Levee board member wants lawsuit against 97 oil companies dropped
Just last month, Louisiana Governor Bobby Jindal appointed three members to the Southeast Louisiana Flood Protection Authority-East. This was in response to a lawsuit filed by the SLFPA-E against 97 oil and gas companies. This lawsuit alleges that dredging operations and canal and pipeline construction are responsible for the damage and injury to the coastal areas of the state. This, in turn, led to a higher risk of storm surge from hurricanes.
The lawsuit was strongly opposed by the Jindal administration, especially by Garrett Graves, the governor’s coastal advisor. One of the board members appointed by the governor will reportedly ask the SLFPA-E to suspend the lawsuit. Other board members have reportedly asked that the board reaffirm the vote to continue with the lawsuit.
Governor Jindal and Graves made it clear that no one would be appointed to the board’s three seats unless they were opposed to the lawsuit. The member wanting the lawsuit suspended has reportedly asked that it be suspended for 90 days. He also wants the attorneys representing the SLFPA-E to stop their work. The member said that this will allow the board to “re-evaluate” the decision to sue the oil and gas companies.
When asked if anyone in the Jindal administration had asked him to submit the resolutions to the board, he said, “Absolutely not. I am acting in someone’s interest, though; the Louisiana taxpayer.”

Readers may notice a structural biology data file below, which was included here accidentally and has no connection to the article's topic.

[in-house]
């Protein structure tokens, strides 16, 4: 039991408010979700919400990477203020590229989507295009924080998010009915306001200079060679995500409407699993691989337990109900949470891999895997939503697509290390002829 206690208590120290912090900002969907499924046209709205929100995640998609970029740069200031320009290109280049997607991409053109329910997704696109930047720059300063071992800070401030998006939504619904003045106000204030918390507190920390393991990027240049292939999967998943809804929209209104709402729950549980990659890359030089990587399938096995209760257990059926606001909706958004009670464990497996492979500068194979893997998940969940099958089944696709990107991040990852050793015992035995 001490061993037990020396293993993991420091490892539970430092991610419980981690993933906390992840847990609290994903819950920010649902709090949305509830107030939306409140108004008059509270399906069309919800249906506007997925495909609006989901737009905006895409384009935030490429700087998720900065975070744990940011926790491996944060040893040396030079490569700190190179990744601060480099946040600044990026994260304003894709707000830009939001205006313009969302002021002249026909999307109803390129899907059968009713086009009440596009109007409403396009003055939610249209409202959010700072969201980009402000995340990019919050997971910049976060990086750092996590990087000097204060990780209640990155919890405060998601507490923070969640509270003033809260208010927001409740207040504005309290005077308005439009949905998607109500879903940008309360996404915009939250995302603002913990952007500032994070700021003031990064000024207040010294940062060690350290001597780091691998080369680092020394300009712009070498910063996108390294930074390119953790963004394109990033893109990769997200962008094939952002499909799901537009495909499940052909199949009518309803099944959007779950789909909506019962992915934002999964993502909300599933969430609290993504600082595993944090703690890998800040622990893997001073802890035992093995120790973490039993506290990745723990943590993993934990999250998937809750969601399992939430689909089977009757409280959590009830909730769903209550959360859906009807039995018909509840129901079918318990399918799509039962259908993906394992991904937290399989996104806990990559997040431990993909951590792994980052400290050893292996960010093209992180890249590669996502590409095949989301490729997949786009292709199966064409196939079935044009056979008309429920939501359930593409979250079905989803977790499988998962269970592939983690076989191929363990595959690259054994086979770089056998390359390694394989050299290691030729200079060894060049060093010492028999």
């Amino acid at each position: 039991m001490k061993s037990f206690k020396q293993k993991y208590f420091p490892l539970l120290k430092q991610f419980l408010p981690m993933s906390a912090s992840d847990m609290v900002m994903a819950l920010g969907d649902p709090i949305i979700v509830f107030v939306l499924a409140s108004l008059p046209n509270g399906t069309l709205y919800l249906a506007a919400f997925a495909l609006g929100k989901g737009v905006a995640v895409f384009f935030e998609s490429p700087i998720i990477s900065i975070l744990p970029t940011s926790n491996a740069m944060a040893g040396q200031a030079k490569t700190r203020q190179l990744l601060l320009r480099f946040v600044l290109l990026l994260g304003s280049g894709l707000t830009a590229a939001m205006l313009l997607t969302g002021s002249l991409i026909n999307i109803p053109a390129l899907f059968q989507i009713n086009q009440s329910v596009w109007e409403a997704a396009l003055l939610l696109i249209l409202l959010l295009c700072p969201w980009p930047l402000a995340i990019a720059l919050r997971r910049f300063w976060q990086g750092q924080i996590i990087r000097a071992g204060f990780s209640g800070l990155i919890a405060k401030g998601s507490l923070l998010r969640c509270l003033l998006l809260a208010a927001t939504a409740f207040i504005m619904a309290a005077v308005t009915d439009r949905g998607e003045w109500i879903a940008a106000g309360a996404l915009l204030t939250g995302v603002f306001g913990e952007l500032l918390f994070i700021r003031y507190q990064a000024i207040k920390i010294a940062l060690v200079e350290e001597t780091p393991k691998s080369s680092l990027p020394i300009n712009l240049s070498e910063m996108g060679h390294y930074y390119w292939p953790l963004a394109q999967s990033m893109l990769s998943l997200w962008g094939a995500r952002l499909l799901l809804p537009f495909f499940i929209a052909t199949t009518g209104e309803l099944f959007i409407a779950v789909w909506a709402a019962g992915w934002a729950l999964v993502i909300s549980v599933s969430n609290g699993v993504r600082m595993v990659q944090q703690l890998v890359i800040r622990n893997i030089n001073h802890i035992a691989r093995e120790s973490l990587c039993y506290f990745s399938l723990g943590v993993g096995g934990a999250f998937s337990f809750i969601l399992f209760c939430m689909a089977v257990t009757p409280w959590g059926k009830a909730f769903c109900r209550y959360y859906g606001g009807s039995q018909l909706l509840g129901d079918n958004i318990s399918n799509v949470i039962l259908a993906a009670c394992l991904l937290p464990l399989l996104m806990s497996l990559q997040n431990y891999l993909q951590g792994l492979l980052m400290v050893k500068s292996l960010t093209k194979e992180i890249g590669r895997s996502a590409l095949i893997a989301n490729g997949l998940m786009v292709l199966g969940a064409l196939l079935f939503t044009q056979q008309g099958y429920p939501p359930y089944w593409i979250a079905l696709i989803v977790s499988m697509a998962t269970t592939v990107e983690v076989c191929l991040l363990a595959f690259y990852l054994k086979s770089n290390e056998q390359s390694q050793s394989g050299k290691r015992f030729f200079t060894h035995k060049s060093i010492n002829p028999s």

John Barry, the board’s former vice-president, will speak before the board takes the resolution under consideration. Barry, who was one of the board members replaced by Governor Jindal, has created Restore Louisiana Now, Inc., which is a nonprofit organization dedicated to coastal issues and supporting the lawsuit. The plan is for Restore Louisiana to lobby the Legislature in preparation against the Jindal administration trying to stop the lawsuit through a bill in the Legislature.
Environmental problems must be dealt with, such as the damage and injury to the Louisiana coastal areas. Litigation is sometimes necessary to get compensation for restoration efforts.